Leukaemias are cancers of blood-forming cells.
Leukaemias produce large numbers of white blood cells which crowd the bone marrow and progressively move into the blood.
Leukaemias are classified in two main ways:
- by cell type e.g. lymphoid or myeloid.
- by how quickly it develops - acute leukaemia appears suddenly and grows quickly while chronic leukaemia appears gradually and grows slowly.
Nationwide there were 3231 new cases of Leukaemia in 2012
The causes of leukaemia are not fully understood. Causes are likely to vary by cell type:
- Children born with Down syndrome or with other rare gene changes have an increased risk of acute leukaemia. Genetic factors may also play a role in chronic lymphocytic leukaemia.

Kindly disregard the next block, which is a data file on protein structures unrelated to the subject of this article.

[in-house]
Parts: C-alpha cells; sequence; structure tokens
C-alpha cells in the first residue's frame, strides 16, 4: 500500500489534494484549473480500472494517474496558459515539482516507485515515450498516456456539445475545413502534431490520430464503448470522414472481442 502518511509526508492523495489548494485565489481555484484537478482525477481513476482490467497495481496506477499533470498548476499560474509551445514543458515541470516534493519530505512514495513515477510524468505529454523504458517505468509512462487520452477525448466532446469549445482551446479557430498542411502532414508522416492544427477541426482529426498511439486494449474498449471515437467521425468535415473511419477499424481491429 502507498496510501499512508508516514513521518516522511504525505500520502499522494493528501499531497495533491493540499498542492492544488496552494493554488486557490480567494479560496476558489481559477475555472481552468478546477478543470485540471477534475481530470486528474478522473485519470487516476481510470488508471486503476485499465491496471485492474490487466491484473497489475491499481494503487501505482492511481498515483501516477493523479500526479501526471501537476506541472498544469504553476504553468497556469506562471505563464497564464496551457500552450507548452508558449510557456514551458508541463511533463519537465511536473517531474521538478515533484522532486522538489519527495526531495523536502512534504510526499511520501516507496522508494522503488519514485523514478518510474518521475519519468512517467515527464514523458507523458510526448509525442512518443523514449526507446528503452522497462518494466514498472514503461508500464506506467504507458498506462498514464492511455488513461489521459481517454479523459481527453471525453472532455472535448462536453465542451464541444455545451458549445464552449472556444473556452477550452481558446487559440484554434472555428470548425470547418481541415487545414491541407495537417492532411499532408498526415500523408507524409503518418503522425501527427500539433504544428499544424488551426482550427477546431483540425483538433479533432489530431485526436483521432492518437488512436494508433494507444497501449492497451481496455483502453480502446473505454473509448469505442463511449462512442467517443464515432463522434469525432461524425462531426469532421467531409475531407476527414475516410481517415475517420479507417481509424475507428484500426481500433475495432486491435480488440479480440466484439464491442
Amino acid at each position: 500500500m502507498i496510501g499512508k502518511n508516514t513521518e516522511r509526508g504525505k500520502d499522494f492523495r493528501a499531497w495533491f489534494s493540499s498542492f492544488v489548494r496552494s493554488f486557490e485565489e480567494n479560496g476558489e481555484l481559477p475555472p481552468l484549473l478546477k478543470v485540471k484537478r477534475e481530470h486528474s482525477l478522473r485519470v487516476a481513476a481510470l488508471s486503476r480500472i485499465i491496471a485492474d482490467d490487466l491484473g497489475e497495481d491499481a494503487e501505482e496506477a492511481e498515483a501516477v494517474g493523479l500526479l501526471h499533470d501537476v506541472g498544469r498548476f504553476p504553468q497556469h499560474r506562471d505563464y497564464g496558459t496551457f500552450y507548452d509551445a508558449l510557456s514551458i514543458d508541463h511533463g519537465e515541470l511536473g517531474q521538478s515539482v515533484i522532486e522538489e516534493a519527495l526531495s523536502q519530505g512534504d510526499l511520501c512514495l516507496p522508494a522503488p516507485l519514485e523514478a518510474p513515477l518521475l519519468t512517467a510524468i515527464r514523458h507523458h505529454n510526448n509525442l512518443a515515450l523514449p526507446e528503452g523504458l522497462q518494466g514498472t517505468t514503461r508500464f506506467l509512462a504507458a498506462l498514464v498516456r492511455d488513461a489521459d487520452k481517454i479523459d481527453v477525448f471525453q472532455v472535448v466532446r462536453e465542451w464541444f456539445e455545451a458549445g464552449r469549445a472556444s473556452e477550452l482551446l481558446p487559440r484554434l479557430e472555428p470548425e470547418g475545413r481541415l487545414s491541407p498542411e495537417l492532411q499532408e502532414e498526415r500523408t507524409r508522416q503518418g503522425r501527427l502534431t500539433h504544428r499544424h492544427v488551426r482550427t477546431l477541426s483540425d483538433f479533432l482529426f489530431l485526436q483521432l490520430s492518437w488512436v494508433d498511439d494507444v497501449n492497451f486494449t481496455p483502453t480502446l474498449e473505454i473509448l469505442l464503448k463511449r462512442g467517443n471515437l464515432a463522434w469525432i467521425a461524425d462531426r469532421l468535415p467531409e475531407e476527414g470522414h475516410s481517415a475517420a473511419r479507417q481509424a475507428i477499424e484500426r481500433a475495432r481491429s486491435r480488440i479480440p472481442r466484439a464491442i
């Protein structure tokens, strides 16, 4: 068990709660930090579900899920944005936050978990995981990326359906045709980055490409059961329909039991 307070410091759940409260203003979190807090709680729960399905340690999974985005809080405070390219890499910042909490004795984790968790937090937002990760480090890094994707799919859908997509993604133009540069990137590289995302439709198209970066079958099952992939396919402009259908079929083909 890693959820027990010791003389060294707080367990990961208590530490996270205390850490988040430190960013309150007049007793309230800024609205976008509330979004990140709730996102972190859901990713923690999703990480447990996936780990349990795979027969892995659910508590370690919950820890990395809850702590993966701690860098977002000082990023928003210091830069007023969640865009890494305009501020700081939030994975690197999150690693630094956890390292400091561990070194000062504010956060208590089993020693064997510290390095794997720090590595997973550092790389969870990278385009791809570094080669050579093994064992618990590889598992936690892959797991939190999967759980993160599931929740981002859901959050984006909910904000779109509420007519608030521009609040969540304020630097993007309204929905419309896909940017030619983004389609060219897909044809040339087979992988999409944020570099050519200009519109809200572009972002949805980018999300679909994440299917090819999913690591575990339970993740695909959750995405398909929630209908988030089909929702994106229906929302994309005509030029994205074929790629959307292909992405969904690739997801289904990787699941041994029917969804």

- Smoking increases risk.
- People exposed (including in utero) to high doses of ionizing radiation are at increased risk.
- Workers exposed to high levels of benzene have an increase risk of acute myeloid leukaemia.
If the information on this website raises any questions or concerns relating to your cancer, please call Cancer Council on 13 11 20. Specialist cancer nurses staff the line Monday to Friday 9.00am-5.00pm.